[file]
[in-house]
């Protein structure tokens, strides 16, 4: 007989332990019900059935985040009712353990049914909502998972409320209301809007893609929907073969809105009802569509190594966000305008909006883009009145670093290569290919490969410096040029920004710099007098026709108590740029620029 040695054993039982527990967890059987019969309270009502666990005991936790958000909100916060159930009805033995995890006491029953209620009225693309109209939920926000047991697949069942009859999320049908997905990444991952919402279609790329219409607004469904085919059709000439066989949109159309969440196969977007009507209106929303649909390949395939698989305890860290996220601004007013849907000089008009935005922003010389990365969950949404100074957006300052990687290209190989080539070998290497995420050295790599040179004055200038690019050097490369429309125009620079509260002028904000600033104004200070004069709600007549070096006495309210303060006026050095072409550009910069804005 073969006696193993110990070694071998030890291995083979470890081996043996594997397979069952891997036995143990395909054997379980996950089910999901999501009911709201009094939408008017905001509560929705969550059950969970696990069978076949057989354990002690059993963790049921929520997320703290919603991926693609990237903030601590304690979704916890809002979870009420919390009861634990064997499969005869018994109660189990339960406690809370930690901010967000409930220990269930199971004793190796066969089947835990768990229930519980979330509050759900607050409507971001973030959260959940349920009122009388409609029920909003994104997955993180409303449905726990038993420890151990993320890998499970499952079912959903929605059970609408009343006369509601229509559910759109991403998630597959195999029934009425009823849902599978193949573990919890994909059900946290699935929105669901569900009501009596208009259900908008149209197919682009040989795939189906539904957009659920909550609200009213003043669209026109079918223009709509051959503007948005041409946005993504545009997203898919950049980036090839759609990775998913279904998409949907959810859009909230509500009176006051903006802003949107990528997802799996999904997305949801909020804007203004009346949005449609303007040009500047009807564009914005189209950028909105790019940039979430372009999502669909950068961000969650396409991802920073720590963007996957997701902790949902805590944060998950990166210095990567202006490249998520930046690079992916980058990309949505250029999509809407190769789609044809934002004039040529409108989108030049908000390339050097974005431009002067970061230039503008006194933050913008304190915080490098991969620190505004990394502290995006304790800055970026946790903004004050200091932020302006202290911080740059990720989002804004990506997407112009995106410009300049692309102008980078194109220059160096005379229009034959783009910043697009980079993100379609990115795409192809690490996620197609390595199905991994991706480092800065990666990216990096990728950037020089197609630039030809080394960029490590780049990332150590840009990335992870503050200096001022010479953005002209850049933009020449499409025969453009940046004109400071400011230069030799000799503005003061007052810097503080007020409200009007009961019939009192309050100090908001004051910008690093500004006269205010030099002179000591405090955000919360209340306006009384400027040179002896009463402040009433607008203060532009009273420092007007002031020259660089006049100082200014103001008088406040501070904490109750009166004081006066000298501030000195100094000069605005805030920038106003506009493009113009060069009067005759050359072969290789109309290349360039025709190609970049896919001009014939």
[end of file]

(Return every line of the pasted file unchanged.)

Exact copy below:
[in-house]
């Protein structure tokens, strides 16, 4: 007989332990019900059935985040009712353990049914909502998972409320209301809007893609929907073969809105009802569509190594966000305008909006883009009145670093290569290919490969410096040029920004710099007098026709108590740029620029 040695054993039982527990967890059987019969309270009502666990005991936790958000909100916060159930009805033995995890006491029953209620009225693309109209939920926000047991697949069942009859999320049908997905990444991952919402279609790329219409607004469904085919059709000439066989949109159309969440196969977007009507209106929303649909390949395939698989305890860290996220601004007013849907000089008009935005922003010389990365969950949404100074957006300052990687290209190989080539070998290497995420050295790599040179004055200038690019050097490369429309125009620079509260002028904000600033104004200070004069709600007549070096006495309210303060006026050095072409550009910069804005 073969006696193993110990070694071998030890291995083979470890081996043996594997397979069952891997036995143990395909054997379980996950089910999901999501009911709201009094939408008017905001509560929705969550059950969970696990069978076949057989354990002690059993963790049921929520997320703290919603991926693609990237903030601590304690979704916890809002979870009420919390009861634990064997499969005869018994109660189990339960406690809370930690901010967000409930220990269930199971004793190796066969089947835990768990229930519980979330509050759900607050409507971001973030959260959940349920009122009388409609029920909003994104997955993180409303449905726990038993420890151990993320890998499970499952079912959903929605059970609408009343006369509601229509559910759109991403998630597959195999029934009425009823849902599978193949573990919890994909059900946290699935929105669901569900009501009596208009259900908008149209197919682009040989795939189906539904957009659920909550609200009213003043669209026109079918223009709509051959503007948005041409946005993504545009997203898919950049980036090839759609990775998913279904998409949907959810859009909230509500009176006051903006802003949107990528997802799996999904997305949801909020804007203004009346949005449609303007040009500047009807564009914005189209950028909105790019940039979430372009999502669909950068961000969650396409991802920073720590963007996957997701902790949902805590944060998950990166210095990567202006490249998520930046690079992916980058990309949505250029999509809407190769789609044809934002004039040529409108989108030049908000390339050097974005431009002067970061230039503008006194933050913008304190915080490098991969620190505004990394502290995006304790800055970026946790903004004050200091932020302006202290911080740059990720989002804004990506997407112009995106410009300049692309102008980078194109220059160096005379229009034959783009910043697009980079993100379609990115795409192809690490996620197609390595199905991994991706480092800065990666990216990096990728950037020089197609630039030809080394960029490590780049990332150590840009990335992870503050200096001022010479953005002209850049933009020449499409025969453009940046004109400071400011230069030799000799503005003061007052810097503080007020409200009007009961019939009192309050100090908001004051910008690093500004006269205010030099002179000591405090955000919360209340306006009384400027040179002896009463402040009433607008203060532009009273420092007007002031020259660089006049100082200014103001008088406040501070904490109750009166004081006066000298501030000195100094000069605005805030920038106003506009493009113009060069009067005759050359072969290789109309290349360039025709190609970049896919001009014939």